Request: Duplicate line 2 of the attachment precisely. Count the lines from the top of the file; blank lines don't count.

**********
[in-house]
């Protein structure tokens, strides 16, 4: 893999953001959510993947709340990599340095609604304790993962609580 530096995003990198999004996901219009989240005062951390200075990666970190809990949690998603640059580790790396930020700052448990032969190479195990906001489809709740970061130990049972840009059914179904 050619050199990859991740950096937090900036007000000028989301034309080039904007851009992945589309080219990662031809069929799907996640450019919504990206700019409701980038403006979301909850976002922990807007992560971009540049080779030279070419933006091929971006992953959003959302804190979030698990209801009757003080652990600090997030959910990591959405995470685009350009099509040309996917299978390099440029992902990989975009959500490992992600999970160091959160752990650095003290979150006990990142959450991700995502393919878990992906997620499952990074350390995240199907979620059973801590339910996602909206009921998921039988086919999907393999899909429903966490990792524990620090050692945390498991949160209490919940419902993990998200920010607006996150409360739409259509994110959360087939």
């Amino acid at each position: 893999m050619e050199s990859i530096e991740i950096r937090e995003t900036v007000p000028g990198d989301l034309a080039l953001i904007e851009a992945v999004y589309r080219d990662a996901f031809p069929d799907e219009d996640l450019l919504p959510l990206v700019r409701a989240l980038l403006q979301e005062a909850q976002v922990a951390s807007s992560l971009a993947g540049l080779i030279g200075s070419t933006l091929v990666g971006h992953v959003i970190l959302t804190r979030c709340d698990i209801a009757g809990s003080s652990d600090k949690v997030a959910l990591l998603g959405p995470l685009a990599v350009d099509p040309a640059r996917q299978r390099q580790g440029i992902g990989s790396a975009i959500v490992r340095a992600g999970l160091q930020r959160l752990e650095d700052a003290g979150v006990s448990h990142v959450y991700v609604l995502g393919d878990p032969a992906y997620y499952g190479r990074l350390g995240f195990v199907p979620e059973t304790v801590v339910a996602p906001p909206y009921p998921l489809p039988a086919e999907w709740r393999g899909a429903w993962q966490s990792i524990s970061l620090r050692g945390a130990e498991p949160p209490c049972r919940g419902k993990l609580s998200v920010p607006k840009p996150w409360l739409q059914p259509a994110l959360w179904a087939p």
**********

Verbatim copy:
């Protein structure tokens, strides 16, 4: 893999953001959510993947709340990599340095609604304790993962609580 530096995003990198999004996901219009989240005062951390200075990666970190809990949690998603640059580790790396930020700052448990032969190479195990906001489809709740970061130990049972840009059914179904 050619050199990859991740950096937090900036007000000028989301034309080039904007851009992945589309080219990662031809069929799907996640450019919504990206700019409701980038403006979301909850976002922990807007992560971009540049080779030279070419933006091929971006992953959003959302804190979030698990209801009757003080652990600090997030959910990591959405995470685009350009099509040309996917299978390099440029992902990989975009959500490992992600999970160091959160752990650095003290979150006990990142959450991700995502393919878990992906997620499952990074350390995240199907979620059973801590339910996602909206009921998921039988086919999907393999899909429903966490990792524990620090050692945390498991949160209490919940419902993990998200920010607006996150409360739409259509994110959360087939």